by David Ross
Do you ever find yourself with questions on how to prepare for your future? Ever wonder how others may have gone through situations you’ve experienced? Unsure just who to ask those pointed questions on things you really want to know but are afraid to ask – for example, what really is the best way to deal with office politics? Consider identifying a mentor – someone you feel comfortable asking questions and engaging in conversation.
Mentoring can be formal or informal. Some organizations you are already a part of may have structured, formal mentoring programs. Take advantage of these opportunities to connect with individuals willing to share their experiences and be a resource for you. In other instances, you may gravitate towards someone informally and periodically seek their perspectives on different issues. These ad hoc “mentoring” situations can be just as informative and useful as well. Either way, mentors can be excellent sources of advice who may offer interesting ideas based on their own experience and knowledge.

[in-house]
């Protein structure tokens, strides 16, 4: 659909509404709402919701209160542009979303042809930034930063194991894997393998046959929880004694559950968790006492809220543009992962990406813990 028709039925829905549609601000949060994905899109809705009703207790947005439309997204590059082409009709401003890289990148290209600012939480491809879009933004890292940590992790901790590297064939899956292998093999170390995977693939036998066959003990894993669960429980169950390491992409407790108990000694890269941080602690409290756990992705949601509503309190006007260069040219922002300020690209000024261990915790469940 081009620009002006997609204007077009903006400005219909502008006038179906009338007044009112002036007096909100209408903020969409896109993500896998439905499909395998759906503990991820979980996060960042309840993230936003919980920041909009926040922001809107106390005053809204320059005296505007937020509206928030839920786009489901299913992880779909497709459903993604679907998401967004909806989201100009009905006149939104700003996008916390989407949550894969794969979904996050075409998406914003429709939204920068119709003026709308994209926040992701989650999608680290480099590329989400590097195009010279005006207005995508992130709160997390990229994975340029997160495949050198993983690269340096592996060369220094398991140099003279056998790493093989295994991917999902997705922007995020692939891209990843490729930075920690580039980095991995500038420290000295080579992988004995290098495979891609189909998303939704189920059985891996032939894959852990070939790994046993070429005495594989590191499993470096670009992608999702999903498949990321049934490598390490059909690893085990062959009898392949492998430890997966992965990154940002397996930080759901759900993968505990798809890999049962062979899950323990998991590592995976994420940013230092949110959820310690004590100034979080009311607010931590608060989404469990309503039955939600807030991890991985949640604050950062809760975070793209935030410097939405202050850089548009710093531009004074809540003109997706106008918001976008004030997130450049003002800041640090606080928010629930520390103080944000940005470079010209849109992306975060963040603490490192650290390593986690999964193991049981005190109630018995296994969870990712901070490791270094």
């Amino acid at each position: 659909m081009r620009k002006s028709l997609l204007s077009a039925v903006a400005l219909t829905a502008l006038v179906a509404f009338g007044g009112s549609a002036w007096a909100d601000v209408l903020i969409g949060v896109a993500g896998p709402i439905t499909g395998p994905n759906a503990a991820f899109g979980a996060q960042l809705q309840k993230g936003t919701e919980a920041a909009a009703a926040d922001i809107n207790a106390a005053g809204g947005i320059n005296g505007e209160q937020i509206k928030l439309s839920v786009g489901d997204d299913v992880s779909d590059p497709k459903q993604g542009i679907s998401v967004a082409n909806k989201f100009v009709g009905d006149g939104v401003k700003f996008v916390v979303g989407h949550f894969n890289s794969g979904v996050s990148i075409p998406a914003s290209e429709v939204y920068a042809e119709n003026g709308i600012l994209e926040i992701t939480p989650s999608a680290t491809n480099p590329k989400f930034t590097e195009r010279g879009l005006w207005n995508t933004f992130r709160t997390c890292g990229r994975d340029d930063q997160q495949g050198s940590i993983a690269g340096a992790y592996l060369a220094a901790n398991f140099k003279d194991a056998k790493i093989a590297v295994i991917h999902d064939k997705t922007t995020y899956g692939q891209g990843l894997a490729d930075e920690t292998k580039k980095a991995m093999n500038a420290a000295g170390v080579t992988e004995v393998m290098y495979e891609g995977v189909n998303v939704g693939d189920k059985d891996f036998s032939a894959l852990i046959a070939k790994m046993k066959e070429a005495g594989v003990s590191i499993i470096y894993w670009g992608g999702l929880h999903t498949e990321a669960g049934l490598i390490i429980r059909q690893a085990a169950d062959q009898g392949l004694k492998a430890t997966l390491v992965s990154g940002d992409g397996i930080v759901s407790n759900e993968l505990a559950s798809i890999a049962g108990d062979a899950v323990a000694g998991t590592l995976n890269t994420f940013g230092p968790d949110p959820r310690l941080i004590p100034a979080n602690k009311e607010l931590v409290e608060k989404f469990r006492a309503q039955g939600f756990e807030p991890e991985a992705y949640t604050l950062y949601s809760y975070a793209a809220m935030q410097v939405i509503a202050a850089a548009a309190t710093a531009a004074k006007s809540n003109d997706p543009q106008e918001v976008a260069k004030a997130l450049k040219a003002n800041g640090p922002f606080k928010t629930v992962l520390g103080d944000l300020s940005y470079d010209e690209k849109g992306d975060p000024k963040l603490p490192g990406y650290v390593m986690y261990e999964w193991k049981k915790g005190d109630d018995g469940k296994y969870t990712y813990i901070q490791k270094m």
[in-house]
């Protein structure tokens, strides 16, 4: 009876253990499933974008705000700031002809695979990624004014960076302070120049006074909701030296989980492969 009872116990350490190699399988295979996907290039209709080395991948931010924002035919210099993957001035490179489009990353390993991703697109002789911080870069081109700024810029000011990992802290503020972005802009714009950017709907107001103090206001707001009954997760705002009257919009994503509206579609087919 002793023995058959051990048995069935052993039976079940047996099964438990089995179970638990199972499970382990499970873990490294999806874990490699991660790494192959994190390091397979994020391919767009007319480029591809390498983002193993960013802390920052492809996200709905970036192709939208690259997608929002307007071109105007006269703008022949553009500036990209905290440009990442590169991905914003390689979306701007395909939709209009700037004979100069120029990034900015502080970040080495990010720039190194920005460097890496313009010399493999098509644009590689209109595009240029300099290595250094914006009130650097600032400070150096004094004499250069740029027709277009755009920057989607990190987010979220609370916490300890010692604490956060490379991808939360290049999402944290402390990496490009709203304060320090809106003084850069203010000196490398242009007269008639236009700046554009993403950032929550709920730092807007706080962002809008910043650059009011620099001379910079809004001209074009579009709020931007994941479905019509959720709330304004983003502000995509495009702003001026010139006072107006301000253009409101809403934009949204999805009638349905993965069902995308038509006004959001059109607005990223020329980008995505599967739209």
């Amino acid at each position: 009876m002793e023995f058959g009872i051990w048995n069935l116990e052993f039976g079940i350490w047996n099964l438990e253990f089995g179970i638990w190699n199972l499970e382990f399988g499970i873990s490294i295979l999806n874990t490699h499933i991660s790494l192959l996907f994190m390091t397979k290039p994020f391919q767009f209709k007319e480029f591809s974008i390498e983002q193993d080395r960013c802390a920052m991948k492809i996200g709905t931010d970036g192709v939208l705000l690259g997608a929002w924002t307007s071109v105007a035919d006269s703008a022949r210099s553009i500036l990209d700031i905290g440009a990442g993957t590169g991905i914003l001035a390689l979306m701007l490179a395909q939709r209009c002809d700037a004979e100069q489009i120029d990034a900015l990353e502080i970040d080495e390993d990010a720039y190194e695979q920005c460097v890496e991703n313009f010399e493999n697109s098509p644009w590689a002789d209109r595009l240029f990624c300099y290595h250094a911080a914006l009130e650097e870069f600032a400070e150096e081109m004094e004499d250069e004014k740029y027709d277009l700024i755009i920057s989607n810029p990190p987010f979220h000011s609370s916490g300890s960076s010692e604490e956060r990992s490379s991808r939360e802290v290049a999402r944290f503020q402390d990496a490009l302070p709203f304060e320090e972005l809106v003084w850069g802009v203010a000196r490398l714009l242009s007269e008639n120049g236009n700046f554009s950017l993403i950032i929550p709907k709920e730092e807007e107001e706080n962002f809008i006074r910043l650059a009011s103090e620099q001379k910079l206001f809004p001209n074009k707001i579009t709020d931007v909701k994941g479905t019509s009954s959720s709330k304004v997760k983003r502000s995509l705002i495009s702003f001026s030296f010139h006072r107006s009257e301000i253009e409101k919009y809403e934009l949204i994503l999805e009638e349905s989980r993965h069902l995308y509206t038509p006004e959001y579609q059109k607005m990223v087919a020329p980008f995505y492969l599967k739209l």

While mentoring can be great from a career perspective, don’t overlook additional benefits. Mentors may be interested in your growth and development as a person and can possibly offer their thoughts on any variety of subjects. Once you identify additional, shared interests, you’ll find your discussions may expand to encompass a wider array of topics.
The strongest mentor/mentee relationships develop over extended periods of time. Definitely seek out opportunities to connect with a mentor – you may find it a rewarding experience that serves you well both now and in the future.